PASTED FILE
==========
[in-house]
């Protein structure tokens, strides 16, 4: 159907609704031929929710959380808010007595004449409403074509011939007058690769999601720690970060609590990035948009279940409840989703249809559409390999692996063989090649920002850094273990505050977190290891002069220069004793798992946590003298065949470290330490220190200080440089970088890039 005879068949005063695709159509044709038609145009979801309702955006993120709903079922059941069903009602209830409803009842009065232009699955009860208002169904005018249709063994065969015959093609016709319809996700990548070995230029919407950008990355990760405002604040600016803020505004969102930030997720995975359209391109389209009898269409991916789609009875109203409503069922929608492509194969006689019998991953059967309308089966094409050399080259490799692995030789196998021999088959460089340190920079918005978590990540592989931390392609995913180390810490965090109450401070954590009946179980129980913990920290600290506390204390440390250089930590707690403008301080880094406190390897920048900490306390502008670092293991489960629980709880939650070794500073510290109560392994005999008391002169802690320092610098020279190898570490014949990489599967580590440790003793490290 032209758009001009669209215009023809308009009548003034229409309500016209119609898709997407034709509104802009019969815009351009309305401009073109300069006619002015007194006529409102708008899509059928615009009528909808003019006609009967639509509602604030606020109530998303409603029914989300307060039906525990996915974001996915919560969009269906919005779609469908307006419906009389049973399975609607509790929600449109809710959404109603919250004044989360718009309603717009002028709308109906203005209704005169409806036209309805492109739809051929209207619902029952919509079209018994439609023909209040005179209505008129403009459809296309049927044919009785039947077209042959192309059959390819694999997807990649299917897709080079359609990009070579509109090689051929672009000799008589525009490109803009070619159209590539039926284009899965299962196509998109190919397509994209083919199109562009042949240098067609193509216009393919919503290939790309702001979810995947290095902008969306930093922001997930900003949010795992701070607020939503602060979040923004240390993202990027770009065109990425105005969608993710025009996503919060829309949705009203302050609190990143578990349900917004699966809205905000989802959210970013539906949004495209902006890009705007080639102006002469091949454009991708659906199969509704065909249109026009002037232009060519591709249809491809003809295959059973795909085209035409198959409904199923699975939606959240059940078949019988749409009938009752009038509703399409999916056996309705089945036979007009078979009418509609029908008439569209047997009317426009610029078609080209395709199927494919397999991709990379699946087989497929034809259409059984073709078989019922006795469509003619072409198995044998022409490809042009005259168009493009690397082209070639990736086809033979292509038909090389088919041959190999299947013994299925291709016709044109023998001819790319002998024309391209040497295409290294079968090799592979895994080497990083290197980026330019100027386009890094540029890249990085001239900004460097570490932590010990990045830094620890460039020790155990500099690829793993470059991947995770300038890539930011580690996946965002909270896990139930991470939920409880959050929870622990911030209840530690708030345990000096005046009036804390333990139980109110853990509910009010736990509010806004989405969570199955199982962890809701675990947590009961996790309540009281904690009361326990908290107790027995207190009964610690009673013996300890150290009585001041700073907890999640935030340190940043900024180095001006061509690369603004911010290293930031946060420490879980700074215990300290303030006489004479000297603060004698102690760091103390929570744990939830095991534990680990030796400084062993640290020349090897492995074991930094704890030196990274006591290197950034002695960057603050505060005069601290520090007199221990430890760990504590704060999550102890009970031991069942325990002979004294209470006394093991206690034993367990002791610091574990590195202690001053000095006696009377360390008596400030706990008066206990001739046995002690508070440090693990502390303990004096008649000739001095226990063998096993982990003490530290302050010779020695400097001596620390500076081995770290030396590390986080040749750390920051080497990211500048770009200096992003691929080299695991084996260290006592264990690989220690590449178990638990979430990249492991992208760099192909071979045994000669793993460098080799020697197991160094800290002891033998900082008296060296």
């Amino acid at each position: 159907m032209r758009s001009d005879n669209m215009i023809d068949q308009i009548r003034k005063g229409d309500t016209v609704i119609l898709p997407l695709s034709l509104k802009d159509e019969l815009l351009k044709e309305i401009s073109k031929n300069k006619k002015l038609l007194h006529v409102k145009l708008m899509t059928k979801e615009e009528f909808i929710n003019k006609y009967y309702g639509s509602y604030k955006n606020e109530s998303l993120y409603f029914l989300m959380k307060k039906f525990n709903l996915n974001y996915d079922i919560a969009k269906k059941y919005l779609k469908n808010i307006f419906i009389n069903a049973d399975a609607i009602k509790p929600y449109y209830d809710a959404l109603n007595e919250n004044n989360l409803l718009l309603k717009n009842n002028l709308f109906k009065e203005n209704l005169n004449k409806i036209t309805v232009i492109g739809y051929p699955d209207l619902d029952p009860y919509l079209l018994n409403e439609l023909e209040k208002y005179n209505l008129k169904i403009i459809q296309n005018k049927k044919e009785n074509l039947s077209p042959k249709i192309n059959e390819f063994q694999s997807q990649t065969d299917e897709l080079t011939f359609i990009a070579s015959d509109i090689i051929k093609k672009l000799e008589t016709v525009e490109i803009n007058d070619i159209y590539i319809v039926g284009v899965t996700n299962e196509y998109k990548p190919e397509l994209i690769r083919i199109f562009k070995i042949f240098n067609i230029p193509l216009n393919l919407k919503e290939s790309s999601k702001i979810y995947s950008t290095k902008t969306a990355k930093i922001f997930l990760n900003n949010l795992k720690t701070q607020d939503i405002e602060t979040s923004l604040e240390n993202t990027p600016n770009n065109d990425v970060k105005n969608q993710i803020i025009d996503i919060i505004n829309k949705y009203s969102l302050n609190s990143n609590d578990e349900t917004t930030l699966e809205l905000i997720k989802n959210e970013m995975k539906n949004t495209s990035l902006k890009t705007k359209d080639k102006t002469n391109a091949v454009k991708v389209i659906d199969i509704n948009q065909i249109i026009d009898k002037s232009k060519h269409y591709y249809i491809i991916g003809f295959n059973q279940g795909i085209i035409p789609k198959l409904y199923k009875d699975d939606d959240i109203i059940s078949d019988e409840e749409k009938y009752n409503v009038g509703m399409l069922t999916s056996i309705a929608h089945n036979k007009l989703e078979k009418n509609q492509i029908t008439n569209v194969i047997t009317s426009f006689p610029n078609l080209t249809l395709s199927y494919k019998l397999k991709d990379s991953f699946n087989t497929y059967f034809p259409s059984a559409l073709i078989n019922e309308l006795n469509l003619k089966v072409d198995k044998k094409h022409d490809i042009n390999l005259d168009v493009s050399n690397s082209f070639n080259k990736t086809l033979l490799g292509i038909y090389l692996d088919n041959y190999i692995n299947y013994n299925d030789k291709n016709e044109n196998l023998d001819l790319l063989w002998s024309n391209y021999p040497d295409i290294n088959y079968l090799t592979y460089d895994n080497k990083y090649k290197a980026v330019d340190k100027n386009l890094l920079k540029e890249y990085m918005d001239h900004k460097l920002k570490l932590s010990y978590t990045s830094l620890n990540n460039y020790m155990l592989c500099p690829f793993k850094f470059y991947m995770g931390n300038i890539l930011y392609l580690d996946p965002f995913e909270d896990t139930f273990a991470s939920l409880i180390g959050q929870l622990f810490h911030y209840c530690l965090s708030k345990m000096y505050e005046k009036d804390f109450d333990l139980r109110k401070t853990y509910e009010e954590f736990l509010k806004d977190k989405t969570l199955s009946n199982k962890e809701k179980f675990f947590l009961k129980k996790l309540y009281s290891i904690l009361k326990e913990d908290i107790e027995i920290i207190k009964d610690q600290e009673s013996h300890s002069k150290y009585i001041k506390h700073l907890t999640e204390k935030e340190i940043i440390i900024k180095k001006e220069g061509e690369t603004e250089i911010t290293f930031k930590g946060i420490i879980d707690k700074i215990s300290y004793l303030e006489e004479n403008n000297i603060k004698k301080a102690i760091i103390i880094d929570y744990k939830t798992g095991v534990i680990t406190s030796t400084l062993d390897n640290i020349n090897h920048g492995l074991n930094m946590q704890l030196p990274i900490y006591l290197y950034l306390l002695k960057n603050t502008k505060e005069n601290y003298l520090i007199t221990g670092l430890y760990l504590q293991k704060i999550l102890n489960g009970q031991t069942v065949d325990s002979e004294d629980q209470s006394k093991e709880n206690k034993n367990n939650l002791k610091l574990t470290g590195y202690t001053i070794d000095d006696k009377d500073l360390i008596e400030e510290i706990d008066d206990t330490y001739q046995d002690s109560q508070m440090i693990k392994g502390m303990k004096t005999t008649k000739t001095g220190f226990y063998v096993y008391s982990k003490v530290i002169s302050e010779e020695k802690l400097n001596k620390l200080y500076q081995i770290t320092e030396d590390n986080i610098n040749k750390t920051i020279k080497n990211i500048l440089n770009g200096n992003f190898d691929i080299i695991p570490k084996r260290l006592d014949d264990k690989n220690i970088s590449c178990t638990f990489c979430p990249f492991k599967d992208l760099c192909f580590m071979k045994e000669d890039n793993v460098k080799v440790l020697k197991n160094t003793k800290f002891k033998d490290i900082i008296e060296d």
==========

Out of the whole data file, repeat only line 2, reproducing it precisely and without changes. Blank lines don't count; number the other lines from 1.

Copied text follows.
């Protein structure tokens, strides 16, 4: 159907609704031929929710959380808010007595004449409403074509011939007058690769999601720690970060609590990035948009279940409840989703249809559409390999692996063989090649920002850094273990505050977190290891002069220069004793798992946590003298065949470290330490220190200080440089970088890039 005879068949005063695709159509044709038609145009979801309702955006993120709903079922059941069903009602209830409803009842009065232009699955009860208002169904005018249709063994065969015959093609016709319809996700990548070995230029919407950008990355990760405002604040600016803020505004969102930030997720995975359209391109389209009898269409991916789609009875109203409503069922929608492509194969006689019998991953059967309308089966094409050399080259490799692995030789196998021999088959460089340190920079918005978590990540592989931390392609995913180390810490965090109450401070954590009946179980129980913990920290600290506390204390440390250089930590707690403008301080880094406190390897920048900490306390502008670092293991489960629980709880939650070794500073510290109560392994005999008391002169802690320092610098020279190898570490014949990489599967580590440790003793490290 032209758009001009669209215009023809308009009548003034229409309500016209119609898709997407034709509104802009019969815009351009309305401009073109300069006619002015007194006529409102708008899509059928615009009528909808003019006609009967639509509602604030606020109530998303409603029914989300307060039906525990996915974001996915919560969009269906919005779609469908307006419906009389049973399975609607509790929600449109809710959404109603919250004044989360718009309603717009002028709308109906203005209704005169409806036209309805492109739809051929209207619902029952919509079209018994439609023909209040005179209505008129403009459809296309049927044919009785039947077209042959192309059959390819694999997807990649299917897709080079359609990009070579509109090689051929672009000799008589525009490109803009070619159209590539039926284009899965299962196509998109190919397509994209083919199109562009042949240098067609193509216009393919919503290939790309702001979810995947290095902008969306930093922001997930900003949010795992701070607020939503602060979040923004240390993202990027770009065109990425105005969608993710025009996503919060829309949705009203302050609190990143578990349900917004699966809205905000989802959210970013539906949004495209902006890009705007080639102006002469091949454009991708659906199969509704065909249109026009002037232009060519591709249809491809003809295959059973795909085209035409198959409904199923699975939606959240059940078949019988749409009938009752009038509703399409999916056996309705089945036979007009078979009418509609029908008439569209047997009317426009610029078609080209395709199927494919397999991709990379699946087989497929034809259409059984073709078989019922006795469509003619072409198995044998022409490809042009005259168009493009690397082209070639990736086809033979292509038909090389088919041959190999299947013994299925291709016709044109023998001819790319002998024309391209040497295409290294079968090799592979895994080497990083290197980026330019100027386009890094540029890249990085001239900004460097570490932590010990990045830094620890460039020790155990500099690829793993470059991947995770300038890539930011580690996946965002909270896990139930991470939920409880959050929870622990911030209840530690708030345990000096005046009036804390333990139980109110853990509910009010736990509010806004989405969570199955199982962890809701675990947590009961996790309540009281904690009361326990908290107790027995207190009964610690009673013996300890150290009585001041700073907890999640935030340190940043900024180095001006061509690369603004911010290293930031946060420490879980700074215990300290303030006489004479000297603060004698102690760091103390929570744990939830095991534990680990030796400084062993640290020349090897492995074991930094704890030196990274006591290197950034002695960057603050505060005069601290520090007199221990430890760990504590704060999550102890009970031991069942325990002979004294209470006394093991206690034993367990002791610091574990590195202690001053000095006696009377360390008596400030706990008066206990001739046995002690508070440090693990502390303990004096008649000739001095226990063998096993982990003490530290302050010779020695400097001596620390500076081995770290030396590390986080040749750390920051080497990211500048770009200096992003691929080299695991084996260290006592264990690989220690590449178990638990979430990249492991992208760099192909071979045994000669793993460098080799020697197991160094800290002891033998900082008296060296």